Full Day Itineraries From Inverness

Loch Ness, Culloden, Cawdor

Culloden BattlefieldOne of the most important places to visit, and possibly our first stop, is Culloden Battlefield. The culture of the Scottish people (particularly Highlanders) and the way it has evolved over the last 250 years really does become easier to understand after you have been here.

A recent multi million pound investment by the National Trust for Scotland in a “state of the art” visitor centre is testimony to the importance of this historic site. Nearby is an ancient group of stone circles known as Clava Cairns, and they are most definitely worth a visit. Whilst we can learn a great deal about the people who built these Cairns the truth is that we also have to indulge in considerable speculation.

On now through Strathnairn (Strath = wide valley) to Cawdor Castle. This is without question one of the North’s finest castles, built in the 14th Century, and very much a family home right through to this day. Do you remember the Shakespearean connection with Macbeth ?  Though more will be explained on the day let us just say for the moment that he took considerable poetic license, not least by denigrating one of Scotland’s great kings! To the Dowager Lady Cawdor’s great credit she does not place any great emphasis on the inaccuracies of that “Scottish Play”, but of course she does not have to. Cawdor Castle, her home, has a remarkable story of it’s own to tell. From here we will travel back through Inverness, and after a look around, carry on to Loch Ness.

The driver/guides who work within Private Tour Scotland are often asked “do you believe there is a monster in Loch Ness”? Now it has to be said that the initial answer might not be the most “honest” when you bear in mind the huge sums of money this story continues to generate for the local economy – especially when a large part of our income comes from tourism! However, you may well be surprised by the true thoughts of people who know this area well. Whatever the answers you cannot fail to appreciate the natural beauty of this spectacular Loch, and it’s location in the Great Glen (Glen = narrow valley).

Urquhart CastleClose to the village of Drumnadrochit, right on the Loch’s shore, we come across the ruins of Urquhart Castle. Though extensively damaged at the turn of the 18th Century this dramatic ruin, in its peaceful setting, belies an incredibly turbulent history. It certainly was of great strategic importance in its day especially when you consider that, within the Highlands, the Great Glen was the only low lying route from east to west.

We will now take a slight de-tour on our way back to Inverness over a short stretch of moorland towards the small town of Beauly. On our way we pass through Lovat Fraser country. Though once a great and powerful clan it was perhaps inevitable that the time would come when the clan chief would no longer occupy the family seat. That time is now as the present Lord Lovat no longer owns Beaufort Castle.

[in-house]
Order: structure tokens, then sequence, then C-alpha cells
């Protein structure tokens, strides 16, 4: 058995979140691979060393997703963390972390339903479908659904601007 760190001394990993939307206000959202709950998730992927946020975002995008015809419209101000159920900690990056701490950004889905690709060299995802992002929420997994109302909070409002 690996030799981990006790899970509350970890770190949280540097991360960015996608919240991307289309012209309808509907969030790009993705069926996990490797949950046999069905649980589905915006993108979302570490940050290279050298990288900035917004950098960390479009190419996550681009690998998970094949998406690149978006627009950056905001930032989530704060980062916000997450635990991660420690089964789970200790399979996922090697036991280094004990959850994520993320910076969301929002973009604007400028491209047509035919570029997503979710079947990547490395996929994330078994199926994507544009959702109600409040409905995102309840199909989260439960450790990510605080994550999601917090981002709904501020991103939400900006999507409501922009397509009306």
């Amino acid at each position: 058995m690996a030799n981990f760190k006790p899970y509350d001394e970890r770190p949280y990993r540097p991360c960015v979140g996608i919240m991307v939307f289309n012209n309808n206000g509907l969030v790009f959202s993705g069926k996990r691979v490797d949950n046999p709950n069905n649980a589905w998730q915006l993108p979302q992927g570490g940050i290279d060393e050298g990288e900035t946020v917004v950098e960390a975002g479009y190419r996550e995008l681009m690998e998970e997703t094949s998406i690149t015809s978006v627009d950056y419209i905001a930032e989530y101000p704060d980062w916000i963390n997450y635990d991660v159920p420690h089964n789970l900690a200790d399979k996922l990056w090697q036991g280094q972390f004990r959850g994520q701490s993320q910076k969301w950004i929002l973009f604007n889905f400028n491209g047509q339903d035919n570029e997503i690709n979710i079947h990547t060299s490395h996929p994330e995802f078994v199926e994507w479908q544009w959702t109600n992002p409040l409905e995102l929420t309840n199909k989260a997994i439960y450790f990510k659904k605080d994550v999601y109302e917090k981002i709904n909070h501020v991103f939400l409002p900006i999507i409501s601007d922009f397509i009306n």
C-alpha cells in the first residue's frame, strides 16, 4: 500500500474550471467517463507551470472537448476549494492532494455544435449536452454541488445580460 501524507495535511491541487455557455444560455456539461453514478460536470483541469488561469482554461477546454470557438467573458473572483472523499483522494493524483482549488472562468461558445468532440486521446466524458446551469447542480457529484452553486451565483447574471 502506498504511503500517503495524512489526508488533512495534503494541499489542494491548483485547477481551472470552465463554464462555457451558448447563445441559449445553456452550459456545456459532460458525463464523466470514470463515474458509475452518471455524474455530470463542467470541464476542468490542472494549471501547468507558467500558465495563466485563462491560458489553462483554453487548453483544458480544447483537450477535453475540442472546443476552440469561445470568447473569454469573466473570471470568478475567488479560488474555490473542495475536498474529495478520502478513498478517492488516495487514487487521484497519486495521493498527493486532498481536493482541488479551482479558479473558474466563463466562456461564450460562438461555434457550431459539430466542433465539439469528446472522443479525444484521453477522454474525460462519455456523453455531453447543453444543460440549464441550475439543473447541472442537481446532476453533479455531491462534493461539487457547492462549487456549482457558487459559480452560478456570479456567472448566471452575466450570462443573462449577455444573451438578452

Forres, Elgin, Whisky Trail
We head first in an easterly direction. After taking a slow drive through the small town of Nairn (an interesting little seaside town with a couple of equally interesting Golf Courses – one of which hosted the 1999 Walker Cup!) we move on to the “floral town” of Forres. The Malt Whisky TrailThe people of this town are justifiably proud of the magnificent floral displays which abound in summer, not just in their public parks, but also around shops, offices and private homes. At the edge of the town is a remarkable Pictish Stone (Sueno's Stone) with very distinctive carving. Though in reality we know very little about the Picts, or indeed how they seemed to “fade away”, we can learn a lot from the stone carvings they left, and without question this is one of the best examples.

We now follow a route through a couple of little fishing towns on our way to the City of Elgin. One of these is Lossiemouth where you can see the small house where Ramsay Macdonald was born. Ramsay who? I hear you ask. He was actually the first ever Labour Party Prime Minister of Britain. Perhaps not the most fascinating piece of information you will discover on this trip, but it does give rise to the whole subject of how the Labour Party came into existence, and its “socialist” Scottish roots.

The ruins of Elgin Cathedral still dominate a large area close to the City centre. What is left of this once magnificent building is, even now, a structure with a strong, dramatic  presence. Another place well worth visiting in Elgin is Johnston’s Woollen Mill. Their factory shop is beautifully laid out, and full of high quality goods. Sadly there are very few genuine woollen mills left so it is interesting to be in a store where so many of the items for sale are genuinely manufactured on the premises.

From here we head into Speyside, and travel along the River Spey towards Dufftown, and the Glenfiddich Distillery. Actually there are a large number of distilleries in Speyside including Glen Grant, The Macallan, Cardhu, Glenlivit, Glen Farclas, etc, etc, so we can easily choose another if you have a preference. In addition to at least one distillery visit we will try and look in at the Speyside Cooperage. This is where they make and repair whisky casks - a very important and fascinating aspect of the industry. Among many other things, you might learn why Jack Daniels is of great importance to many Scottish Malt Whisky Distilleries !! From illegal stills that once flourished in this area came many of today’s great whisky producers. Though the quantities (and quality) have changed the basic ingredients remain. As you will discover we have a great respect for age in Scotland – but never more so than when it is served in a glass!

As we wind our way out of Speyside you will undoubtedly come across other familiar distillery names.